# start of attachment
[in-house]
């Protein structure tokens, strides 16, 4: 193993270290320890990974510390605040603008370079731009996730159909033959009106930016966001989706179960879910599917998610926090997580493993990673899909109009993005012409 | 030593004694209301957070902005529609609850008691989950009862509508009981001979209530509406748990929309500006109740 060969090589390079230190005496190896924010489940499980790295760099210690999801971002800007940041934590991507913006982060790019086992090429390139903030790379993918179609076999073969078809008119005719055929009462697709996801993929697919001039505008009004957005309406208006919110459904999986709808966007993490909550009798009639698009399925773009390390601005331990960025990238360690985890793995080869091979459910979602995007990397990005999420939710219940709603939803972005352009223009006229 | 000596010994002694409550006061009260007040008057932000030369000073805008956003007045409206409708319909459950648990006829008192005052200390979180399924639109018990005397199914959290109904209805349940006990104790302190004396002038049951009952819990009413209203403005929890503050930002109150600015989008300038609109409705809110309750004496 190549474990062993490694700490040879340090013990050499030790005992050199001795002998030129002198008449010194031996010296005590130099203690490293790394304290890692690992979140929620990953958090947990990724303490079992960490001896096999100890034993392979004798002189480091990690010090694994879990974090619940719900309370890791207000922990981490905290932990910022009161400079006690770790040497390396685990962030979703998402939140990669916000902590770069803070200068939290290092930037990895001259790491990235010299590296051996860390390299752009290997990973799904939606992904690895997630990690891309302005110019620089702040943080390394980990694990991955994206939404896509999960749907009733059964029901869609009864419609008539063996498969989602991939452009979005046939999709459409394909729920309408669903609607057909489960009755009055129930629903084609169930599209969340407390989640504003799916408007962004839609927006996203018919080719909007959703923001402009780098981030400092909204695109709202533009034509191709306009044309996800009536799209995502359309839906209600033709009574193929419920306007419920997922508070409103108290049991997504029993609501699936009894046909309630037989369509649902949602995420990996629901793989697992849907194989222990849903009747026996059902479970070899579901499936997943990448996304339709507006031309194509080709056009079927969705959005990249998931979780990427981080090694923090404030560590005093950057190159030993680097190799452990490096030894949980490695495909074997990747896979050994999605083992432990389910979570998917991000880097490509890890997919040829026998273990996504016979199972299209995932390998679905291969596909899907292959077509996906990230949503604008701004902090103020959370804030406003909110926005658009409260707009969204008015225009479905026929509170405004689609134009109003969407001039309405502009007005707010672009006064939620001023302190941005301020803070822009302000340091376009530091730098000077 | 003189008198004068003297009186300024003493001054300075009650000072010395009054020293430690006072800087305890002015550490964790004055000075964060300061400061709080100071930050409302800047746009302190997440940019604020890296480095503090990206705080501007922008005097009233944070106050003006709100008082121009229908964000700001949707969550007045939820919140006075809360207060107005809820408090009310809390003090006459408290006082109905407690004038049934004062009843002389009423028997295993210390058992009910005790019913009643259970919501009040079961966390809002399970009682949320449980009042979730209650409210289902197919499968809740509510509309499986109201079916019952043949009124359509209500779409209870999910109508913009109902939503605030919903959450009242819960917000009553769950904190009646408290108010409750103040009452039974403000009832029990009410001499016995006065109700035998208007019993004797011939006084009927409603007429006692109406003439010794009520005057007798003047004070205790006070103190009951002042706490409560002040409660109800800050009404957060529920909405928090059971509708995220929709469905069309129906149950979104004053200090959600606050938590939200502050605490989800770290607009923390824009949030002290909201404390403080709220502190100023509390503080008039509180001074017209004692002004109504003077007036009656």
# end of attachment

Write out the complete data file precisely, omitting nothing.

[in-house]
């Protein structure tokens, strides 16, 4: 193993270290320890990974510390605040603008370079731009996730159909033959009106930016966001989706179960879910599917998610926090997580493993990673899909109009993005012409 | 030593004694209301957070902005529609609850008691989950009862509508009981001979209530509406748990929309500006109740 060969090589390079230190005496190896924010489940499980790295760099210690999801971002800007940041934590991507913006982060790019086992090429390139903030790379993918179609076999073969078809008119005719055929009462697709996801993929697919001039505008009004957005309406208006919110459904999986709808966007993490909550009798009639698009399925773009390390601005331990960025990238360690985890793995080869091979459910979602995007990397990005999420939710219940709603939803972005352009223009006229 | 000596010994002694409550006061009260007040008057932000030369000073805008956003007045409206409708319909459950648990006829008192005052200390979180399924639109018990005397199914959290109904209805349940006990104790302190004396002038049951009952819990009413209203403005929890503050930002109150600015989008300038609109409705809110309750004496 190549474990062993490694700490040879340090013990050499030790005992050199001795002998030129002198008449010194031996010296005590130099203690490293790394304290890692690992979140929620990953958090947990990724303490079992960490001896096999100890034993392979004798002189480091990690010090694994879990974090619940719900309370890791207000922990981490905290932990910022009161400079006690770790040497390396685990962030979703998402939140990669916000902590770069803070200068939290290092930037990895001259790491990235010299590296051996860390390299752009290997990973799904939606992904690895997630990690891309302005110019620089702040943080390394980990694990991955994206939404896509999960749907009733059964029901869609009864419609008539063996498969989602991939452009979005046939999709459409394909729920309408669903609607057909489960009755009055129930629903084609169930599209969340407390989640504003799916408007962004839609927006996203018919080719909007959703923001402009780098981030400092909204695109709202533009034509191709306009044309996800009536799209995502359309839906209600033709009574193929419920306007419920997922508070409103108290049991997504029993609501699936009894046909309630037989369509649902949602995420990996629901793989697992849907194989222990849903009747026996059902479970070899579901499936997943990448996304339709507006031309194509080709056009079927969705959005990249998931979780990427981080090694923090404030560590005093950057190159030993680097190799452990490096030894949980490695495909074997990747896979050994999605083992432990389910979570998917991000880097490509890890997919040829026998273990996504016979199972299209995932390998679905291969596909899907292959077509996906990230949503604008701004902090103020959370804030406003909110926005658009409260707009969204008015225009479905026929509170405004689609134009109003969407001039309405502009007005707010672009006064939620001023302190941005301020803070822009302000340091376009530091730098000077 | 003189008198004068003297009186300024003493001054300075009650000072010395009054020293430690006072800087305890002015550490964790004055000075964060300061400061709080100071930050409302800047746009302190997440940019604020890296480095503090990206705080501007922008005097009233944070106050003006709100008082121009229908964000700001949707969550007045939820919140006075809360207060107005809820408090009310809390003090006459408290006082109905407690004038049934004062009843002389009423028997295993210390058992009910005790019913009643259970919501009040079961966390809002399970009682949320449980009042979730209650409210289902197919499968809740509510509309499986109201079916019952043949009124359509209500779409209870999910109508913009109902939503605030919903959450009242819960917000009553769950904190009646408290108010409750103040009452039974403000009832029990009410001499016995006065109700035998208007019993004797011939006084009927409603007429006692109406003439010794009520005057007798003047004070205790006070103190009951002042706490409560002040409660109800800050009404957060529920909405928090059971509708995220929709469905069309129906149950979104004053200090959600606050938590939200502050605490989800770290607009923390824009949030002290909201404390403080709220502190100023509390503080008039509180001074017209004692002004109504003077007036009656």